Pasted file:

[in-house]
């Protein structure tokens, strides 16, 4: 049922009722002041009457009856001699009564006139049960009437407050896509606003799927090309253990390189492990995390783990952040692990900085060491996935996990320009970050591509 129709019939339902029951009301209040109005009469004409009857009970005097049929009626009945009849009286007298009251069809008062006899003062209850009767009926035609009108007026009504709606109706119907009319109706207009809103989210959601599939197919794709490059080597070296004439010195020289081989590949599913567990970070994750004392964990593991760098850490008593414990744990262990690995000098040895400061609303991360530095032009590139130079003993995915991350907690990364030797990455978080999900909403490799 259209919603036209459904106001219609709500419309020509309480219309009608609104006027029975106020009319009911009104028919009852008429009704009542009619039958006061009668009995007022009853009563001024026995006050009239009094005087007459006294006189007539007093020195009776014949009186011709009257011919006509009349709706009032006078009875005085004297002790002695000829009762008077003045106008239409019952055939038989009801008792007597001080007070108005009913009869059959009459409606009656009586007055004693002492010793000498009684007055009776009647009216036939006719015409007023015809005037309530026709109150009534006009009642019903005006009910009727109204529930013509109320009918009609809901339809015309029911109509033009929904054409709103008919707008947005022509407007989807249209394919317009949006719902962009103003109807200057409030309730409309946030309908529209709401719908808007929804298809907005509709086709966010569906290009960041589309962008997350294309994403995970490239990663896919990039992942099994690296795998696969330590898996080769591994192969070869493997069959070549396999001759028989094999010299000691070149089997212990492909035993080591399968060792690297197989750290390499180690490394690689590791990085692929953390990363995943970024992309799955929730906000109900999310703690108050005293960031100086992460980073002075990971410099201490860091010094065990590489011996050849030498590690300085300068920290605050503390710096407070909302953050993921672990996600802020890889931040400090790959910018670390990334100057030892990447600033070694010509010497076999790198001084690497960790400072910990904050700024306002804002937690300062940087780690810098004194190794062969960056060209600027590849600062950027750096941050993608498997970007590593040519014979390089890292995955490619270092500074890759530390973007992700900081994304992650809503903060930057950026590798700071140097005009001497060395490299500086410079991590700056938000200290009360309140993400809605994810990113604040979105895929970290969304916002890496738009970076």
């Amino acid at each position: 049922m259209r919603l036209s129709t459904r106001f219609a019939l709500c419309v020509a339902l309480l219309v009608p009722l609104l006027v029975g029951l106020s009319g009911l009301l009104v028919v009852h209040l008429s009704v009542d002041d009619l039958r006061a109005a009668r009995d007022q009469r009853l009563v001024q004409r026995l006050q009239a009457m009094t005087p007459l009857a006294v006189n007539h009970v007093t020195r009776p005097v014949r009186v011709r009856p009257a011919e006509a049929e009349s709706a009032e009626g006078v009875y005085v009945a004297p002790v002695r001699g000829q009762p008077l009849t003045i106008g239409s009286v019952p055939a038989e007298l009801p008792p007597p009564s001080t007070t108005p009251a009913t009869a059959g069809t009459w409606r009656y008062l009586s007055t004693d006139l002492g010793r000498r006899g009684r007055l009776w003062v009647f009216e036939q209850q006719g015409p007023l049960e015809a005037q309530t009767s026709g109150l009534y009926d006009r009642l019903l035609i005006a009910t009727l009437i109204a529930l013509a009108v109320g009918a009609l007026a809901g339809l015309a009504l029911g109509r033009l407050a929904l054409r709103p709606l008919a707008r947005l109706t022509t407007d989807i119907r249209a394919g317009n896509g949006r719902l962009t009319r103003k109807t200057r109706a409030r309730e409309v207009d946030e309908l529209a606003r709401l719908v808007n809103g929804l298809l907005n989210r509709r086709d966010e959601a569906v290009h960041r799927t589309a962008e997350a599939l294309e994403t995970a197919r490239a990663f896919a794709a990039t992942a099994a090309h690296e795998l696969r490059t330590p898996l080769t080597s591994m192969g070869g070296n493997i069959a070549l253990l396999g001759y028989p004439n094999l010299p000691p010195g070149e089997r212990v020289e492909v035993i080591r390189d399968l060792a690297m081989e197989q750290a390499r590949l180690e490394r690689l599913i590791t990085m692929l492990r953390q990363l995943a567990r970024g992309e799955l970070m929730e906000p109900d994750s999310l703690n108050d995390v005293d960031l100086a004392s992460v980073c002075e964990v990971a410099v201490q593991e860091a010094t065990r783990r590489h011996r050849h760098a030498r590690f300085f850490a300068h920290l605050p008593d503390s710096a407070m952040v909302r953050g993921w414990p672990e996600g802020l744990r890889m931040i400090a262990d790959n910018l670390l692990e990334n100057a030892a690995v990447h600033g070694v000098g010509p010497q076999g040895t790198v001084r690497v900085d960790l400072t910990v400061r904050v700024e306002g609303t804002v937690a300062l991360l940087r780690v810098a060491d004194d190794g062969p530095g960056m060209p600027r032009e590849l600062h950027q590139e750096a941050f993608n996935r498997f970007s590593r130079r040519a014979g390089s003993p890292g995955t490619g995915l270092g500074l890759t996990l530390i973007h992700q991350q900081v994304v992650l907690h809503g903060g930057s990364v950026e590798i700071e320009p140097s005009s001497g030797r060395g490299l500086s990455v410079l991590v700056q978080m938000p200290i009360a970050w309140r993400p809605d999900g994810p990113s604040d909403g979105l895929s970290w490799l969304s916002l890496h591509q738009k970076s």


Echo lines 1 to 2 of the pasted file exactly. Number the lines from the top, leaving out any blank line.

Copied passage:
[in-house]
């Protein structure tokens, strides 16, 4: 049922009722002041009457009856001699009564006139049960009437407050896509606003799927090309253990390189492990995390783990952040692990900085060491996935996990320009970050591509 129709019939339902029951009301209040109005009469004409009857009970005097049929009626009945009849009286007298009251069809008062006899003062209850009767009926035609009108007026009504709606109706119907009319109706207009809103989210959601599939197919794709490059080597070296004439010195020289081989590949599913567990970070994750004392964990593991760098850490008593414990744990262990690995000098040895400061609303991360530095032009590139130079003993995915991350907690990364030797990455978080999900909403490799 259209919603036209459904106001219609709500419309020509309480219309009608609104006027029975106020009319009911009104028919009852008429009704009542009619039958006061009668009995007022009853009563001024026995006050009239009094005087007459006294006189007539007093020195009776014949009186011709009257011919006509009349709706009032006078009875005085004297002790002695000829009762008077003045106008239409019952055939038989009801008792007597001080007070108005009913009869059959009459409606009656009586007055004693002492010793000498009684007055009776009647009216036939006719015409007023015809005037309530026709109150009534006009009642019903005006009910009727109204529930013509109320009918009609809901339809015309029911109509033009929904054409709103008919707008947005022509407007989807249209394919317009949006719902962009103003109807200057409030309730409309946030309908529209709401719908808007929804298809907005509709086709966010569906290009960041589309962008997350294309994403995970490239990663896919990039992942099994690296795998696969330590898996080769591994192969070869493997069959070549396999001759028989094999010299000691070149089997212990492909035993080591399968060792690297197989750290390499180690490394690689590791990085692929953390990363995943970024992309799955929730906000109900999310703690108050005293960031100086992460980073002075990971410099201490860091010094065990590489011996050849030498590690300085300068920290605050503390710096407070909302953050993921672990996600802020890889931040400090790959910018670390990334100057030892990447600033070694010509010497076999790198001084690497960790400072910990904050700024306002804002937690300062940087780690810098004194190794062969960056060209600027590849600062950027750096941050993608498997970007590593040519014979390089890292995955490619270092500074890759530390973007992700900081994304992650809503903060930057950026590798700071140097005009001497060395490299500086410079991590700056938000200290009360309140993400809605994810990113604040979105895929970290969304916002890496738009970076």